Nguyen Tung Lam, a 16-year-old high school student in Hanoi, uses Japanese mobile messaging service Line to chat with his girlfriend because she "likes the cute icons such as the teddy bear and bunny".
Doan Nguyen Trang, another Vietnamese teenager, prefers South Korea's KakaoTalk app because it is promoted by a wildly popular Korean boy band.
"I use KakaoTalk because Big Bang also use it and they are number one; I love them," says the 14-year-old.
KakaoTalk, Line and WeChat, a mobile messaging app developed by China's Tencent, are spending tens of millions of dollars on television advertising, online promotions and celebrity endorsements as they fight for the attention of tech-savvy southeast Asian teenagers.
(Read more: Why most mobile apps can't be trusted)
With a population of 600 million people, a burgeoning middle class and fast-rising smartphone sales, southeast Asia has become the front line in a battle for mobile phone users that is threatening the traditional dominance of mobile phone network operators, global internet companies such as Facebook and Google and now-struggling handset maker BlackBerry.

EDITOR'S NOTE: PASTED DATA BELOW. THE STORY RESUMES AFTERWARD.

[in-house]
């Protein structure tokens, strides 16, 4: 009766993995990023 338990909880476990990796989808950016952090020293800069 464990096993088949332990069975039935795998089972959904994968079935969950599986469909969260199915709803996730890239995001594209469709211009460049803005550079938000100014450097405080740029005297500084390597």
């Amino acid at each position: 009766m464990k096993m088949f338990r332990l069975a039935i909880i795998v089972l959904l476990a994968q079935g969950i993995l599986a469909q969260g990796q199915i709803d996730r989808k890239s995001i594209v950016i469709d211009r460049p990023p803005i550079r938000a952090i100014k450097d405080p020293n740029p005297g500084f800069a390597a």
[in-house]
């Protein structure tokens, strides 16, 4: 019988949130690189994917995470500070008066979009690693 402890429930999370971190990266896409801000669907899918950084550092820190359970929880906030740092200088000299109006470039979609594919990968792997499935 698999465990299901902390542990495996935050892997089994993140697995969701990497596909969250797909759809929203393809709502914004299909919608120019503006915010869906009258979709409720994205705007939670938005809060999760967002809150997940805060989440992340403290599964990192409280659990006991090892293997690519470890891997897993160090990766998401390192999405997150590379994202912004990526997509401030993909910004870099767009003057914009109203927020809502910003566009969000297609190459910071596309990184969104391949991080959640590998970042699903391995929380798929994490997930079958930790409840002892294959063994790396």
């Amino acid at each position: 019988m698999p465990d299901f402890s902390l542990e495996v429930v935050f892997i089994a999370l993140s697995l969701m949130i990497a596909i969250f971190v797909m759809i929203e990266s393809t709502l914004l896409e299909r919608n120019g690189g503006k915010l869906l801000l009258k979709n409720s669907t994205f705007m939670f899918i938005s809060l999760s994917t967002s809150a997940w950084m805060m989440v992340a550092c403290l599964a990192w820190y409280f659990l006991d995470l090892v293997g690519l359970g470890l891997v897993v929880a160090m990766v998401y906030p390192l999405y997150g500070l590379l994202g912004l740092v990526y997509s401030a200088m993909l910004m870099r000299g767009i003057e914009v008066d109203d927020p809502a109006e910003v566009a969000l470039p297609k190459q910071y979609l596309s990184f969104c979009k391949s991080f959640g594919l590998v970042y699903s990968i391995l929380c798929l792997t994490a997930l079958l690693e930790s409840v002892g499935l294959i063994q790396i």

Like their western rivals, KakaoTalk, Line and WeChat allow users to send free messages through mobile internet connections but their playful, teen-friendly style has set them apart, driving them to the top of many app download charts.
"When you use Asian mobile chat apps such as KakaoTalk or Line, you have a certain sense of joy and fun communicating with your loved ones, whereas western apps focus more on pure functionality," says Le Hong Minh, chairman of VNG Corporation, Vietnam's leading internet company.
(Read more: Yahoo's acquisition spree all about tackling mobile)
KakaoTalk sparked the Asian mobile messaging revolution when it launched in 2010, but it has been overtaken by Line which this month crossed the 200 million user threshold, just two years after its inception – an accomplishment that took Facebook and Twitter more than five years.
"Facebook and Google definitely see these mobile messaging apps as a threat," says Mark Ranson, an analyst at technology research company Ovum.